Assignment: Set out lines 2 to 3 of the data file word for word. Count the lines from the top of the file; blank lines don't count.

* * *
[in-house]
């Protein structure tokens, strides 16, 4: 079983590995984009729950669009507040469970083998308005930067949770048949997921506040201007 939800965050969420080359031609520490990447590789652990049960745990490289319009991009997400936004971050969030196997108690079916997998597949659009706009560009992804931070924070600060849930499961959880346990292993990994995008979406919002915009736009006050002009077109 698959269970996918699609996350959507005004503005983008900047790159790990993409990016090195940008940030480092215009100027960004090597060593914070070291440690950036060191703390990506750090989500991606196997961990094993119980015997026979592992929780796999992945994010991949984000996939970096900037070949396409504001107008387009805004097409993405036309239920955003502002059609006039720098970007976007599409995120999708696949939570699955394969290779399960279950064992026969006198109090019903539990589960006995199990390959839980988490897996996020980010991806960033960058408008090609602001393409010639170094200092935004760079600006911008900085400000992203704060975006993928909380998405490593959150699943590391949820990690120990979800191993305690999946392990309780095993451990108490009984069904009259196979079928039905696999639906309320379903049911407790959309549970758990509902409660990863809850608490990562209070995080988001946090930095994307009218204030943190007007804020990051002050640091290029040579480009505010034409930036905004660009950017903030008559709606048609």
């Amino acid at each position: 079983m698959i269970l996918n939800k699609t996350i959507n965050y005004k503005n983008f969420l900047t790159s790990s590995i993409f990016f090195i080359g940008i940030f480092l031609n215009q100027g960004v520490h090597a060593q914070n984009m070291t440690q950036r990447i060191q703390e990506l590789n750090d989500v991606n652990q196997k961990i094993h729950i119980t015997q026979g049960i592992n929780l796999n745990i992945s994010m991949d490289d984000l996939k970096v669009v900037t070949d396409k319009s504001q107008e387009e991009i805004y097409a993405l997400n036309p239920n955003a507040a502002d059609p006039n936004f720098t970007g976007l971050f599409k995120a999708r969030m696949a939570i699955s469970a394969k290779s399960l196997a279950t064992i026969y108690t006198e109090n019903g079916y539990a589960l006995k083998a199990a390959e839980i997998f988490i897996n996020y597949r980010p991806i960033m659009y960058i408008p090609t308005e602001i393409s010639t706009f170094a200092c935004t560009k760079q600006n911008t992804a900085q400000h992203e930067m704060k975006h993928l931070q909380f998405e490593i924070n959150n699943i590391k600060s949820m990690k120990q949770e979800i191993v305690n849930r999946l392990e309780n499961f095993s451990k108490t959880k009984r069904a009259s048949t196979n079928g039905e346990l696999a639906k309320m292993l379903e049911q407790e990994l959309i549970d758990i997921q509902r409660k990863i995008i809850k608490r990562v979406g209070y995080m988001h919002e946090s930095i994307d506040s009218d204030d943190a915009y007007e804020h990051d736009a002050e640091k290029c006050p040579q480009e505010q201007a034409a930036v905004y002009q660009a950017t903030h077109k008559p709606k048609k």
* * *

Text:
């Protein structure tokens, strides 16, 4: 079983590995984009729950669009507040469970083998308005930067949770048949997921506040201007 939800965050969420080359031609520490990447590789652990049960745990490289319009991009997400936004971050969030196997108690079916997998597949659009706009560009992804931070924070600060849930499961959880346990292993990994995008979406919002915009736009006050002009077109 698959269970996918699609996350959507005004503005983008900047790159790990993409990016090195940008940030480092215009100027960004090597060593914070070291440690950036060191703390990506750090989500991606196997961990094993119980015997026979592992929780796999992945994010991949984000996939970096900037070949396409504001107008387009805004097409993405036309239920955003502002059609006039720098970007976007599409995120999708696949939570699955394969290779399960279950064992026969006198109090019903539990589960006995199990390959839980988490897996996020980010991806960033960058408008090609602001393409010639170094200092935004760079600006911008900085400000992203704060975006993928909380998405490593959150699943590391949820990690120990979800191993305690999946392990309780095993451990108490009984069904009259196979079928039905696999639906309320379903049911407790959309549970758990509902409660990863809850608490990562209070995080988001946090930095994307009218204030943190007007804020990051002050640091290029040579480009505010034409930036905004660009950017903030008559709606048609």
């Amino acid at each position: 079983m698959i269970l996918n939800k699609t996350i959507n965050y005004k503005n983008f969420l900047t790159s790990s590995i993409f990016f090195i080359g940008i940030f480092l031609n215009q100027g960004v520490h090597a060593q914070n984009m070291t440690q950036r990447i060191q703390e990506l590789n750090d989500v991606n652990q196997k961990i094993h729950i119980t015997q026979g049960i592992n929780l796999n745990i992945s994010m991949d490289d984000l996939k970096v669009v900037t070949d396409k319009s504001q107008e387009e991009i805004y097409a993405l997400n036309p239920n955003a507040a502002d059609p006039n936004f720098t970007g976007l971050f599409k995120a999708r969030m696949a939570i699955s469970a394969k290779s399960l196997a279950t064992i026969y108690t006198e109090n019903g079916y539990a589960l006995k083998a199990a390959e839980i997998f988490i897996n996020y597949r980010p991806i960033m659009y960058i408008p090609t308005e602001i393409s010639t706009f170094a200092c935004t560009k760079q600006n911008t992804a900085q400000h992203e930067m704060k975006h993928l931070q909380f998405e490593i924070n959150n699943i590391k600060s949820m990690k120990q949770e979800i191993v305690n849930r999946l392990e309780n499961f095993s451990k108490t959880k009984r069904a009259s048949t196979n079928g039905e346990l696999a639906k309320m292993l379903e049911q407790e990994l959309i549970d758990i997921q509902r409660k990863i995008i809850k608490r990562v979406g209070y995080m988001h919002e946090s930095i994307d506040s009218d204030d943190a915009y007007e804020h990051d736009a002050e640091k290029c006050p040579q480009e505010q201007a034409a930036v905004y002009q660009a950017t903030h077109k008559p709606k048609k």